(1) Identify factors predicting intensive care unit (ICU) transfer and (2) develop a simple calculator for clinicians managing patients hospitalized with COVID-19.


A total of 2,685 patients with laboratory-confirmed COVID-19 admitted to a large metropolitan health system in Georgia, USA between March and July 2020 were included in the study. Seventy-five percent of patients were included in the training dataset (admitted March 1 to July 10). Through multivariable logistic regression, we developed a prediction model (probability score) for ICU transfer. Then, we validated the model by estimating its performance accuracy (area under the curve [AUC]) using data from the remaining 25% of patients (admitted July 11 to July 31).


We included 2,014 and 671 patients in the training and validation datasets, respectively. Diabetes mellitus, coronary artery disease, chronic kidney disease, serum C-reactive protein, and serum lactate dehydrogenase were identified as significant risk factors for ICU transfer, and a prediction model was developed. The AUC was 0.752 for the training dataset and 0.769 for the validation dataset. We developed a free, web-based calculator to facilitate use of the prediction model (


Our validated, simple, and accessible prediction model and web-based calculator for ICU transfer may be useful in assisting healthcare providers in identifying hospitalized patients with COVID-19 who are at high risk for clinical deterioration. Triage of such patients for early aggressive treatment can impact clinical outcomes for this potentially deadly disease.

Analysis of anaesthesia services to calculate national need and supply of anaesthetics in Switzerland during the COVID-19 pandemic

by Christoph Karl Hofer, Pedro David Wendel Garcia, Christof Heim, Michael Thomas Ganter


In Switzerland, details of current anaesthesia practice are unknown. However, they are urgently needed to manage anaesthesia drug supply in times of drug shortages due to the pandemic.


We surveyed all Swiss anaesthesia institutions in April 2020 to determine their annual anaesthesia activity. Together with a detailed analysis on anaesthetic drug use of a large, representative Swiss anaesthesia index institution, calculations and projections for the annual need of anaesthetics in Switzerland were made. Only those drugs have been analysed that are either being used very frequently or that have been classified critical with regard to their supply by the pharmacy of the index institution or the Swiss Federal Office of Public Health.


The response rate to our questionnaire was 98%. Out of the present 188 Swiss anaesthesia institutions, 185 responded. In Switzerland, the annual number of anaesthesias was 1’071’054 (12’445 per 100’000 inhabitants) with a mean anaesthesia time of 2.03 hours. Teaching hospitals (n = 54) performed more than half (n = 572’231) and non-teaching hospitals (n = 103) provided almost half of all anaesthesias (n = 412’531). Thereby, private hospitals conducted a total of 290’690 anaesthesias. Finally, office-based anaesthesia institutions with mainly outpatients (n = 31) administered 86’292 anaesthesias. Regarding type of anaesthesia provided, two thirds were general anaesthesias (42% total intravenous, 17% inhalation, 8% combined), 20% regional and 12% monitored anaesthesia care. Projecting for example the annual need for propofol in anaesthesia, Switzerland requires 48’573 L of propofol 1% which corresponds to 5’644 L propofol 1% per 100’000 inhabitants every year.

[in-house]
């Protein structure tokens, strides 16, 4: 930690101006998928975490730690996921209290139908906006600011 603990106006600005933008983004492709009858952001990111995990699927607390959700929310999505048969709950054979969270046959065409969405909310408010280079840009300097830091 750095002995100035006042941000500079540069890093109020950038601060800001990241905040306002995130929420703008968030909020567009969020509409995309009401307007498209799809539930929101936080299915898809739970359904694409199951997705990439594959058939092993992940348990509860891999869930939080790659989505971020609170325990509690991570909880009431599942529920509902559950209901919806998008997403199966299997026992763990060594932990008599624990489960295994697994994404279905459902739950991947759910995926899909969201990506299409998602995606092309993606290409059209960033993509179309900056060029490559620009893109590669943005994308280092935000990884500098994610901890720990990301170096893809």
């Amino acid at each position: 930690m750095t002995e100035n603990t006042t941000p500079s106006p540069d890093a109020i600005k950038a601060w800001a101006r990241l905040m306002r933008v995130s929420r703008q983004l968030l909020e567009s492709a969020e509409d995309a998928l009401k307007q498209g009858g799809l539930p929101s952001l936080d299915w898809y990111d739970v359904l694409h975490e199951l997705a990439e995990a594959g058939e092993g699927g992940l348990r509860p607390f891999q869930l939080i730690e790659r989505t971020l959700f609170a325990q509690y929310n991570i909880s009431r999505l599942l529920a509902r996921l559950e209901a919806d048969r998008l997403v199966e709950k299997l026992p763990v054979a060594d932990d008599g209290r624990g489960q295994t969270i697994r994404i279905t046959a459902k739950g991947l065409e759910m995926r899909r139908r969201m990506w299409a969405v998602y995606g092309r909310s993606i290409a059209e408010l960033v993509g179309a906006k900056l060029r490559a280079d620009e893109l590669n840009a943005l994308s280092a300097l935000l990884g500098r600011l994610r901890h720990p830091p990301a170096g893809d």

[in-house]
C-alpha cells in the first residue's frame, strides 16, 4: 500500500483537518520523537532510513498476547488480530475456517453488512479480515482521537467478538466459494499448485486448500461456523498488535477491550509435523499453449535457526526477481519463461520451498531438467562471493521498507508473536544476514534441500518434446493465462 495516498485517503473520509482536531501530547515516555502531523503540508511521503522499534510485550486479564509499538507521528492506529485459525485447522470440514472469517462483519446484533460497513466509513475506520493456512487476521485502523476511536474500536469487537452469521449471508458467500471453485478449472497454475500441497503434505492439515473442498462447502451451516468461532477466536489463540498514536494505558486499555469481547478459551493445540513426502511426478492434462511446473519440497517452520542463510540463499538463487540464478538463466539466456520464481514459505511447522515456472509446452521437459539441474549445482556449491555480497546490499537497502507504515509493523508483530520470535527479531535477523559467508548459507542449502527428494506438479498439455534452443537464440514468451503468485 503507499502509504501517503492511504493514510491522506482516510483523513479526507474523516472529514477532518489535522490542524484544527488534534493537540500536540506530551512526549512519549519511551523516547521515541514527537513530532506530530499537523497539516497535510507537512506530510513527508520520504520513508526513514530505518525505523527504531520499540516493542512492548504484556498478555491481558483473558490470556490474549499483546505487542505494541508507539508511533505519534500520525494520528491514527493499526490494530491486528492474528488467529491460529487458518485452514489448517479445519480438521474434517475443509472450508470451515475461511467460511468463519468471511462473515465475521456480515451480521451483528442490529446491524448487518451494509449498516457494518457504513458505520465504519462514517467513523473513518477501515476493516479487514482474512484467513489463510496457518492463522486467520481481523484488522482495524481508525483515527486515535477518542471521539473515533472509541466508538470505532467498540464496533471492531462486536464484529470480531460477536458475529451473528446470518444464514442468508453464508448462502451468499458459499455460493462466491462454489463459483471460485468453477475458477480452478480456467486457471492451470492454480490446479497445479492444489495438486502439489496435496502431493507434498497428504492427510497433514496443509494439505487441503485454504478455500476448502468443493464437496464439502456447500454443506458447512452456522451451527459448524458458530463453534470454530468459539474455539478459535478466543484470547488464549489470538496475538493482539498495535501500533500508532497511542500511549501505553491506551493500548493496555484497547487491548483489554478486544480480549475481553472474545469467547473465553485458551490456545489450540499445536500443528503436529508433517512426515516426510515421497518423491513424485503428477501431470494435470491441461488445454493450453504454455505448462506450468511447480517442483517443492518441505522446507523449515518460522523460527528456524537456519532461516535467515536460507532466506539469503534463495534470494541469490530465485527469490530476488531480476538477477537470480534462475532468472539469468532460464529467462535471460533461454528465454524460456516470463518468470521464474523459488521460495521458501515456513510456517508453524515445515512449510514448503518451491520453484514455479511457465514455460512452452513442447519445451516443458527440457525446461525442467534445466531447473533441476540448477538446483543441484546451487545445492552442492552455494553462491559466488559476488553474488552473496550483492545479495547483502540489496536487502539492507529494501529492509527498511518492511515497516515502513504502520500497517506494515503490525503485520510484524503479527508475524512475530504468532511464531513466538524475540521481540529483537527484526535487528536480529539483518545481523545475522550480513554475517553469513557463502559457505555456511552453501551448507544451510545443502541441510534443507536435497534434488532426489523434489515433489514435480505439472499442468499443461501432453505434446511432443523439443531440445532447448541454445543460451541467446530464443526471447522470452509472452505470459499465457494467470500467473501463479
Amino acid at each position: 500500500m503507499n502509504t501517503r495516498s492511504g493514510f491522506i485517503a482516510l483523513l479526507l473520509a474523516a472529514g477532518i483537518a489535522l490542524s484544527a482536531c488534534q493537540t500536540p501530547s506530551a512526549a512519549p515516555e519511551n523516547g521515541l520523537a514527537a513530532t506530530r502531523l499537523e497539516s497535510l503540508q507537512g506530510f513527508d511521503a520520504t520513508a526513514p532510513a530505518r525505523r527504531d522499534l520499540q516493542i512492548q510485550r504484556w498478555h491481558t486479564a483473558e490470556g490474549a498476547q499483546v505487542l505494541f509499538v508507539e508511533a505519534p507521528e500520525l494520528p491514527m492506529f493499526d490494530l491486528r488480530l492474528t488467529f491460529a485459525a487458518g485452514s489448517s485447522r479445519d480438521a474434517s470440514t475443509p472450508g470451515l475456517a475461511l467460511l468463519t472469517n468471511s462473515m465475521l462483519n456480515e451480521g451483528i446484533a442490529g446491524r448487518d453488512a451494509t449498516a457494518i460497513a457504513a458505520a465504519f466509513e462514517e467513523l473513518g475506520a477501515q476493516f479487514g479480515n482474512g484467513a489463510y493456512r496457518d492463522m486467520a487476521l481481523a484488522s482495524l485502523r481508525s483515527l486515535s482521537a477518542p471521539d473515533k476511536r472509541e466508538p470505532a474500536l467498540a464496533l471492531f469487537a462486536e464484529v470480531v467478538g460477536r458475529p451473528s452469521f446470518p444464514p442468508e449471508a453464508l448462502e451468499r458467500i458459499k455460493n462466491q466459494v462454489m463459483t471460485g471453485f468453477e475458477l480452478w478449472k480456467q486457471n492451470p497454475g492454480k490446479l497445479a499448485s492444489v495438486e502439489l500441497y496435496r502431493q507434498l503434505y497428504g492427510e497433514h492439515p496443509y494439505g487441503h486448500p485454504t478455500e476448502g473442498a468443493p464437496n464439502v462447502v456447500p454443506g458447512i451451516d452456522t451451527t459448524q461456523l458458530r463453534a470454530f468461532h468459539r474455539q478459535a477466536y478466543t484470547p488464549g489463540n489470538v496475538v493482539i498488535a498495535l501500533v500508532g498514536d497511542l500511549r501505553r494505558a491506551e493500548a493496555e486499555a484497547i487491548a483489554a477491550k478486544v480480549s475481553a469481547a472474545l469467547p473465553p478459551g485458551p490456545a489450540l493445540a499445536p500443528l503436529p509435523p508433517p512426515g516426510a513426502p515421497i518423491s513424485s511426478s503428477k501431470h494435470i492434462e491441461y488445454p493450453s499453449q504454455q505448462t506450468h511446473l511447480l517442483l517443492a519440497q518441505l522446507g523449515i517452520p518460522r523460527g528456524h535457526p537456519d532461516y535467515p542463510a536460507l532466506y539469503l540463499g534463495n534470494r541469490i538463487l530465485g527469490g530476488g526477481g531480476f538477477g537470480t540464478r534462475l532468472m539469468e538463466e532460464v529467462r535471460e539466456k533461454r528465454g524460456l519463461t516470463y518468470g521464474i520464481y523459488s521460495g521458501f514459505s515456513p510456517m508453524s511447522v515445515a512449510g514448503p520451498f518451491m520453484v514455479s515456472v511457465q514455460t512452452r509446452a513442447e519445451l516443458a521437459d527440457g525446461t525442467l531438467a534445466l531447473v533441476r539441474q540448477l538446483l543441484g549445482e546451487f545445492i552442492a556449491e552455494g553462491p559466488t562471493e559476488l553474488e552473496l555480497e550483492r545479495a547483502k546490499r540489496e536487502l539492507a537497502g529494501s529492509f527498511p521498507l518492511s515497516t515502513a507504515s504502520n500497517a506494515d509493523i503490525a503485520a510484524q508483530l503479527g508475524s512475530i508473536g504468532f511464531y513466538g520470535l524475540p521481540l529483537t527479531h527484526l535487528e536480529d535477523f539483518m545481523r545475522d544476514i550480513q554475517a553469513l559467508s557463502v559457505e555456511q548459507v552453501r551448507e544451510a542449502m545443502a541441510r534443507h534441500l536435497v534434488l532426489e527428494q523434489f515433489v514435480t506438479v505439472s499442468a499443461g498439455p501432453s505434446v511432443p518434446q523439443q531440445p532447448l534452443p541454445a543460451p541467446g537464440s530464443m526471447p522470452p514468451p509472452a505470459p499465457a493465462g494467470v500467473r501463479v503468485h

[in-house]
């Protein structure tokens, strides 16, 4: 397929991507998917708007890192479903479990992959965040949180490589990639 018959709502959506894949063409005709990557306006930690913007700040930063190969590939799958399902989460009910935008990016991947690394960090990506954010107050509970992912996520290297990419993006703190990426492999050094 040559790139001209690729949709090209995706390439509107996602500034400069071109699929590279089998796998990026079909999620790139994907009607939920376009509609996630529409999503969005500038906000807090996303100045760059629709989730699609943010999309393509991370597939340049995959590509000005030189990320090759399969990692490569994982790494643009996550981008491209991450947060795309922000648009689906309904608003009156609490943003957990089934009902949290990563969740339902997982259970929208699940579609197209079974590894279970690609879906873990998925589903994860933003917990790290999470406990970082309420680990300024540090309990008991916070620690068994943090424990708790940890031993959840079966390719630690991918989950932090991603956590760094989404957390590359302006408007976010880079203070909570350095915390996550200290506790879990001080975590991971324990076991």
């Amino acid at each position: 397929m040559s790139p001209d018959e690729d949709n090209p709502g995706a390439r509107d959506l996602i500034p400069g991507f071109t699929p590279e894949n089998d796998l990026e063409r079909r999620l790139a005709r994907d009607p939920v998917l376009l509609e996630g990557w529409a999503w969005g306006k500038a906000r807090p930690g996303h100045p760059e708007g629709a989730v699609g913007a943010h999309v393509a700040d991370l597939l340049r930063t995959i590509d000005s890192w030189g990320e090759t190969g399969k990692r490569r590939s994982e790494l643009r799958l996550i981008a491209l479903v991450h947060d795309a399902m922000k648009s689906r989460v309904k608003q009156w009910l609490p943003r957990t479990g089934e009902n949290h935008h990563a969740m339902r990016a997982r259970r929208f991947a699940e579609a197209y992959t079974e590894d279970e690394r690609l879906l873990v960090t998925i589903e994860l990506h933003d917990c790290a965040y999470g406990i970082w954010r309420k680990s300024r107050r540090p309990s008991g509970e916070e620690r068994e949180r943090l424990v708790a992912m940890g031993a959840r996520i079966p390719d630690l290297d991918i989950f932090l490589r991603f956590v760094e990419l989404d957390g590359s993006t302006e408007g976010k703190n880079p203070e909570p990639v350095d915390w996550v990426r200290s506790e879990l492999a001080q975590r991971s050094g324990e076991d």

To actively manage anaesthesia drug supply in the context of the current pandemic, it is mandatory to have a detailed understanding of the number and types of anaesthesias provided. On this basis, the Swiss annual consumption of anaesthetics could be projected and the replenishment organized.

Patterns and associated factors of diabetes self-management: Results of a latent class analysis in a German population-based study

by Marcus Heise, Astrid Fink, Jens Baumert, Christin Heidemann, Yong Du, Thomas Frese, Solveig Carmienke


Few studies on diabetes self-management considered the patterns and relationships of different self-management behaviours (SMB). The aims of the present study are 1) to identify patterns of SMB among persons with diabetes, 2) to identify sociodemographic and disease-related predictors of SMB among persons with diabetes.

Research design and methods

The present analysis includes data of 1,466 persons (age 18 to 99 years; 44.0% female; 56.0% male) with diabetes (type I and II) from the population-based study German Health Update 2014/2015 (GEDA 2014/2015-EHIS). We used latent class analysis in order to distinguish different patterns of self-management behaviours among persons with diabetes. The assessment of SMB was based on seven self-reported activities by respondents (dietary plan, diabetes-diary, diabetes health pass, self-assessment of blood glucose, self-examination of feet, retinopathy-screenings and assessment of HbA1c). Subsequent multinomial latent variable regressions identified factors that were associated with self-management behaviour.